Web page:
New Medical Strides against Prostate Cancer

By Media Staff

on Friday, February 3, 2012

Pictured: Charles Sawyers & Howard Scher Charles Sawyers (left) and Howard Scher

The success of an experimental prostate cancer treatment is an example of how academic research centers are playing a larger role in drug development, the Wall Street Journal reports.

Memorial Sloan Kettering has played a leadership role in recent successes in treating advanced prostate cancer, which are offering men and their doctors new weapons against the disease.

According to a recent Wall Street Journal article, this trend reflects a growing realization on the part of the pharmaceutical industry that closer ties to academic researchers can speed the development of new drugs.

The latest evidence of progress cited in the story is work presented by Memorial Sloan Kettering’s Howard Scher at the February 1 American Society of Clinical Oncology (ASCO) Genitourinary Cancers Symposium.

Dr. Scher, Chief of the Genitourinary Oncology Service, discussed successful clinical trial results for the experimental prostate cancer drug known as MDV3100, now licensed to the pharmaceutical company Medivation, Inc.

This novel targeted therapy extended the life of 1,199 men with advanced prostate cancer by nearly five months, Dr. Scher explained at the symposium. These results “exceeded expectations,” he said in a separate press release. Learn more about how MDV3100 works.

The Path to Drug Development

The Wall Street Journal reports that the promising prostate cancer drug “is notable for how it was developed”: largely in the research laboratory of Charles Sawyers, Chair of Memorial Sloan Kettering’s Human Oncology and Pathogenesis Program.

Aided by the growing research understanding of the biology of prostate cancer, Dr. Sawyers and others identified an alternative target for treating patients who relapsed on standard hormone therapies and went on to design a drug themselves – a task normally performed by drug company scientists.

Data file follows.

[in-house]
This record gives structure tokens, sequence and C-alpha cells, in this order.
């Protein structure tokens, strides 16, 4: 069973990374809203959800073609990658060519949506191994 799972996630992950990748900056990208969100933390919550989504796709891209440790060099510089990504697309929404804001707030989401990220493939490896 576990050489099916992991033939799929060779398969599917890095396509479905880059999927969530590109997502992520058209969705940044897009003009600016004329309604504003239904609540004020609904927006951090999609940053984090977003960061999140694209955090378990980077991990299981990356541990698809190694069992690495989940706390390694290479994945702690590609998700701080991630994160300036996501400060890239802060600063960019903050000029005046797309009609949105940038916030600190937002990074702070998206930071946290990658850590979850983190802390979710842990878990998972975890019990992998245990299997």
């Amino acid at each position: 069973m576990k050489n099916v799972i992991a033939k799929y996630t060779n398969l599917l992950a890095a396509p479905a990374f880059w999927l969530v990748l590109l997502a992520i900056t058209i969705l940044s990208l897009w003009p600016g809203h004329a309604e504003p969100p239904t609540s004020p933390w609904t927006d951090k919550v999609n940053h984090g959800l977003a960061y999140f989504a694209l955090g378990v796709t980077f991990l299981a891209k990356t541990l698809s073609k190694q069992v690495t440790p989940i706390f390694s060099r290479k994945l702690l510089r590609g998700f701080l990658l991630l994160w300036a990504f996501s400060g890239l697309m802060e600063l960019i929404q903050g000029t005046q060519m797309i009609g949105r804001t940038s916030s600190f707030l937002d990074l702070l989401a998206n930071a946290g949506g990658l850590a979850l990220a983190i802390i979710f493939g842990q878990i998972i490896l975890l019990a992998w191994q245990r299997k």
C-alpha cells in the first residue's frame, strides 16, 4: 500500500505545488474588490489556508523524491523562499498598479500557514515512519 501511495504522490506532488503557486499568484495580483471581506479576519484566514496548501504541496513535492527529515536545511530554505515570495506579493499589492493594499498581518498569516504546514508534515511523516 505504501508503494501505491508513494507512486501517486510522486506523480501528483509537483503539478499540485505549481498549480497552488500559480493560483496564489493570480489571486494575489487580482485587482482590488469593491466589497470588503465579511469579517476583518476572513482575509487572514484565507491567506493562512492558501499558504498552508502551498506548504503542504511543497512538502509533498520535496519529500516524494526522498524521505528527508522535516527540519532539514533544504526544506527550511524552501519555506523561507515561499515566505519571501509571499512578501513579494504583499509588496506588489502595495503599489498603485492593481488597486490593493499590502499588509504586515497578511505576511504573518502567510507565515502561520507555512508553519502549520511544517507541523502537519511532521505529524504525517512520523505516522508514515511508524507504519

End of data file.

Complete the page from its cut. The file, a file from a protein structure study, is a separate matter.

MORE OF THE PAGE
A 13-center research consortium, organized by Dr. Scher to speed the development of medications for prostate cancer, studied the drug in clinical trials where “researchers rapidly enrolled 140 patients, with promising results.”

“If the drugs [MDV3100 and a radiation-emitting drug targeting prostate cancer that has spread to the bone] win approval soon from the US Food and Drug Administration, as some researchers expect,” the story says, “it would mean that after decades of frustration, the pharmaceutical industry will have turned out five new treatments for advanced prostate cancer within just three years.”

While none are cures, the story notes that some researchers contend the options will generate new strategies in which the drugs are used in combination, or sequentially, to extend survival.



scheduled to start xgeva; how does this compare with zometa or mdv3100? prostate cancer spread to bones; treated with lupron for several years with success.

We’re sorry but we are not able to answer specific medical questions on our blog. If you’d like to make an appointment with a doctor at Memorial Sloan-Kettering, please call 800-525-2225 or go to Thank you for your comment.

Thank you very much
please see my weblog

Charles Sawyers and Howard Scher have developed a compound mdv3100 and RD162 that shows promise in treating prostrate cancer. Recently I have been diagnosed with prostate cancer with one lymph node cancerous. How can I get access to this new treatment?

Thank you for reaching out. If you would like to find out whether this treatment is appropriate for your prostate cancer, you can make an appointment with a Memorial Sloan Kettering physician by calling our Physician Referral Service at 800-525-2225 or go to Thanks for your comment.

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